Dubai had a good 2015 for medical tourism but the numbers need clarification. 296,491 medical tourists came from outside of the UAE.
The headline figures are that Dubai had 630,833 medical tourists in 2015 and targets a million by 2020. But only 296,491 (47%) came from outside of the UAE. Total revenue from both types was US$400 million. Both categories include expatriates working in the Gulf.
Dr Layla Al Marzouqi of the Dubai Medical Tourism Project openly admits that of that 630,833 only 296,491 came from outside of the UAE. The 2020 target for this sector is 500,000.
The figures only come from the 26 hospitals and clinics in Dubai that are responsible for medical tourism. This suggests that actual figures could be higher. In the future the other 2,730 health care facilities in Dubai will collect data to provide a more comprehensive picture of the actual number of medical tourists. But in Dubai there are only 31 hospitals, so the extra numbers from this mass data collection are not expected to be high.
Within the small population of 4.8 million of adults and children in Dubai are 1.2 million adult expatriates who are working in Dubai. There are millions more working expatriates in the other states of the UAE. Expatriates account for 85 % of the country’s population. 80% of doctors and 90% of nurses in UAE are foreigners. 85% of the working population is expatriate. The Dubai hospitals record the citizenship of patients, not the country they are working in — so the actual medical tourism figures —of people choosing to fly to Dubai for treatment, rather than of international patients already in Dubai- are still an unknown.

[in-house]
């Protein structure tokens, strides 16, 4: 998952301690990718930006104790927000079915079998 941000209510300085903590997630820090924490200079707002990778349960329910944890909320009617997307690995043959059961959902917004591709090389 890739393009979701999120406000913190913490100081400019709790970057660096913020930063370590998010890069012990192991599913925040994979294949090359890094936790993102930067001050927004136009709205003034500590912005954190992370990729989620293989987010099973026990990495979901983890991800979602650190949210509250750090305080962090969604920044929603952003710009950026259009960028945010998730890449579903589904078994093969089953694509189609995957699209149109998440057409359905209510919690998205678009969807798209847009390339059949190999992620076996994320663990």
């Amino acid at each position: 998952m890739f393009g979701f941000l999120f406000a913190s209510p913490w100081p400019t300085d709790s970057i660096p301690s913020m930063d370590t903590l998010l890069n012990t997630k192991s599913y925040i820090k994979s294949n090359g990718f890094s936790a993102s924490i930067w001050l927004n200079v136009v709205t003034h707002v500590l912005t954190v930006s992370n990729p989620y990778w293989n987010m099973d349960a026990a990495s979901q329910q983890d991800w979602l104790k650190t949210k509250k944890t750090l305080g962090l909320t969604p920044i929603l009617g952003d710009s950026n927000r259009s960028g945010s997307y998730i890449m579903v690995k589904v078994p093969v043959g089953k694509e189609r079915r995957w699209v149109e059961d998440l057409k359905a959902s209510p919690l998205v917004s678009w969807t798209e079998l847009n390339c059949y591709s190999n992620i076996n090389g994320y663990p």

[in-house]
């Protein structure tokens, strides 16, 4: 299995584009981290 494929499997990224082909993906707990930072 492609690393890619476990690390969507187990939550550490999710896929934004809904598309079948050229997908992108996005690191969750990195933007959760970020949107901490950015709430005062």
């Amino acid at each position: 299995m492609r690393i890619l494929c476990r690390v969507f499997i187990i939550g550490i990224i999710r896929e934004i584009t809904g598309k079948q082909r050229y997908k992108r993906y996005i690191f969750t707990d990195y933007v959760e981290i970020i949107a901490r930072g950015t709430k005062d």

There is another interesting puzzle. If you count people travelling within states of the UAE as international medical tourists, then the same rules should apply to the UK, USA, India etc.
Using conventional medical tourism comparisons we should take as the 2015 figure for medical tourists to Dubai as 300,000- as if they come from outside of the UAE then it does not matter if they are expatriates working in the Gulf, Gulf citizens or medical tourists from other countries.
Earlier official figures admit that most business comes from within the Gulf region and as yetDubai has not attracted many medical tourists from Europe or Asia. But as prices in Asia are much lower and few Americans or Europeans choose to go to the Middle East for treatment, the question for Dubai is how much money and effort should it spend on trying to attract Asians and Europeans?
Dubai now admits that it cannot compete on price so is concentrating on promoting the quality or care and targeting both Africa and the Gulf.
Dubai is focusing on seven specific areas to attract medical tourists: orthopaedics, ophthalmology, assisted reproductive techniques, dermatology, bariatric and weight-loss surgeries, cosmetic surgery and dental care. It offers packages on all these.
The amount of money, time and effort Dubai has put into promoting medical tourist is significant;no figures measuring the return on investment have been published.